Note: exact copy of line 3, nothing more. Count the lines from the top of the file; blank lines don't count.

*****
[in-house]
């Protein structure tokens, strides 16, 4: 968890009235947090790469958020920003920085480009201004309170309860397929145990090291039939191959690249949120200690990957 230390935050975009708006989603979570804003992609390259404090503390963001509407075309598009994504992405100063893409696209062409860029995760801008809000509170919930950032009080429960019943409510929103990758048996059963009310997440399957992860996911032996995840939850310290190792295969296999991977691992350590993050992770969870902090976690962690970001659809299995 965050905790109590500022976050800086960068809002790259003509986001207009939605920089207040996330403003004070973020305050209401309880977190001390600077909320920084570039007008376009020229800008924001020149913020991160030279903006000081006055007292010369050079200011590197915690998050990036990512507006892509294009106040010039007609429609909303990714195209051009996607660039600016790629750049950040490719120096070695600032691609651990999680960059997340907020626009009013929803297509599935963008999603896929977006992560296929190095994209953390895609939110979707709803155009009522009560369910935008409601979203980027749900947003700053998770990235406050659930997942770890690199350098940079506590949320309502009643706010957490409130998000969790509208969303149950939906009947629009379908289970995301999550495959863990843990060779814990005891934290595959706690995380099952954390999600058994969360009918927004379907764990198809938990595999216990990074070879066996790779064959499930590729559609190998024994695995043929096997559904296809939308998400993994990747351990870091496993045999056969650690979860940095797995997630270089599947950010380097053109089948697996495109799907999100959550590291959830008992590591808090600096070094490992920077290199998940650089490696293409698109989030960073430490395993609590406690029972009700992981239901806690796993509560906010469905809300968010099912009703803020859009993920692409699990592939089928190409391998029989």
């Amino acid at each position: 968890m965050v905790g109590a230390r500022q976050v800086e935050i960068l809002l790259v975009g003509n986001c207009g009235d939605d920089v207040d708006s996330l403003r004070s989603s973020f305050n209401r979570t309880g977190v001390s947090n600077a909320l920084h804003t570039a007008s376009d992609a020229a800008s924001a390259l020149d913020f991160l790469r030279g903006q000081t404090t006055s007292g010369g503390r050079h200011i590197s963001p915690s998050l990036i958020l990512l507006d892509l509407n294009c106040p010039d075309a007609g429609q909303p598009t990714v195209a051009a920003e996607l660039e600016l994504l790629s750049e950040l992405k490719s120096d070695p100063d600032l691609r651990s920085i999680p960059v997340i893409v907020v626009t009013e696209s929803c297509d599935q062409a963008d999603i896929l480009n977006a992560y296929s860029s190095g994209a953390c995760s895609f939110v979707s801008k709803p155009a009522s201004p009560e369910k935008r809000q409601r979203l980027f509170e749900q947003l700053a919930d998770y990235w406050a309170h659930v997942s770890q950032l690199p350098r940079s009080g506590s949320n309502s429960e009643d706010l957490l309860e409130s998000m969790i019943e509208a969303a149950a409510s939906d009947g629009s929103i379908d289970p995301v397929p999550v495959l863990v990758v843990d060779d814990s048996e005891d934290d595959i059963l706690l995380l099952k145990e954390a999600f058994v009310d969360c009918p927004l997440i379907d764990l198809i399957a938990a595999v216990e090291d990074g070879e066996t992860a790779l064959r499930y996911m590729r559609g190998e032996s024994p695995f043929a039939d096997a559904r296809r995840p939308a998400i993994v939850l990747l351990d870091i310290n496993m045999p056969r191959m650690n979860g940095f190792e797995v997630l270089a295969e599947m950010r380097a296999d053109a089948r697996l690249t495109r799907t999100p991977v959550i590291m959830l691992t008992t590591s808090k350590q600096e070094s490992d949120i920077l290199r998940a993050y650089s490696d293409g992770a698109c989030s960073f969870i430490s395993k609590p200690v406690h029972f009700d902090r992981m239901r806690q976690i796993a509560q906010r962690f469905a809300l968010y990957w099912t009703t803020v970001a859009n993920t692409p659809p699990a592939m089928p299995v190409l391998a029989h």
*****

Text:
């Amino acid at each position: 968890m965050v905790g109590a230390r500022q976050v800086e935050i960068l809002l790259v975009g003509n986001c207009g009235d939605d920089v207040d708006s996330l403003r004070s989603s973020f305050n209401r979570t309880g977190v001390s947090n600077a909320l920084h804003t570039a007008s376009d992609a020229a800008s924001a390259l020149d913020f991160l790469r030279g903006q000081t404090t006055s007292g010369g503390r050079h200011i590197s963001p915690s998050l990036i958020l990512l507006d892509l509407n294009c106040p010039d075309a007609g429609q909303p598009t990714v195209a051009a920003e996607l660039e600016l994504l790629s750049e950040l992405k490719s120096d070695p100063d600032l691609r651990s920085i999680p960059v997340i893409v907020v626009t009013e696209s929803c297509d599935q062409a963008d999603i896929l480009n977006a992560y296929s860029s190095g994209a953390c995760s895609f939110v979707s801008k709803p155009a009522s201004p009560e369910k935008r809000q409601r979203l980027f509170e749900q947003l700053a919930d998770y990235w406050a309170h659930v997942s770890q950032l690199p350098r940079s009080g506590s949320n309502s429960e009643d706010l957490l309860e409130s998000m969790i019943e509208a969303a149950a409510s939906d009947g629009s929103i379908d289970p995301v397929p999550v495959l863990v990758v843990d060779d814990s048996e005891d934290d595959i059963l706690l995380l099952k145990e954390a999600f058994v009310d969360c009918p927004l997440i379907d764990l198809i399957a938990a595999v216990e090291d990074g070879e066996t992860a790779l064959r499930y996911m590729r559609g190998e032996s024994p695995f043929a039939d096997a559904r296809r995840p939308a998400i993994v939850l990747l351990d870091i310290n496993m045999p056969r191959m650690n979860g940095f190792e797995v997630l270089a295969e599947m950010r380097a296999d053109a089948r697996l690249t495109r799907t999100p991977v959550i590291m959830l691992t008992t590591s808090k350590q600096e070094s490992d949120i920077l290199r998940a993050y650089s490696d293409g992770a698109c989030s960073f969870i430490s395993k609590p200690v406690h029972f009700d902090r992981m239901r806690q976690i796993a509560q906010r962690f469905a809300l968010y990957w099912t009703t803020v970001a859009n993920t692409p659809p699990a592939m089928p299995v190409l391998a029989h």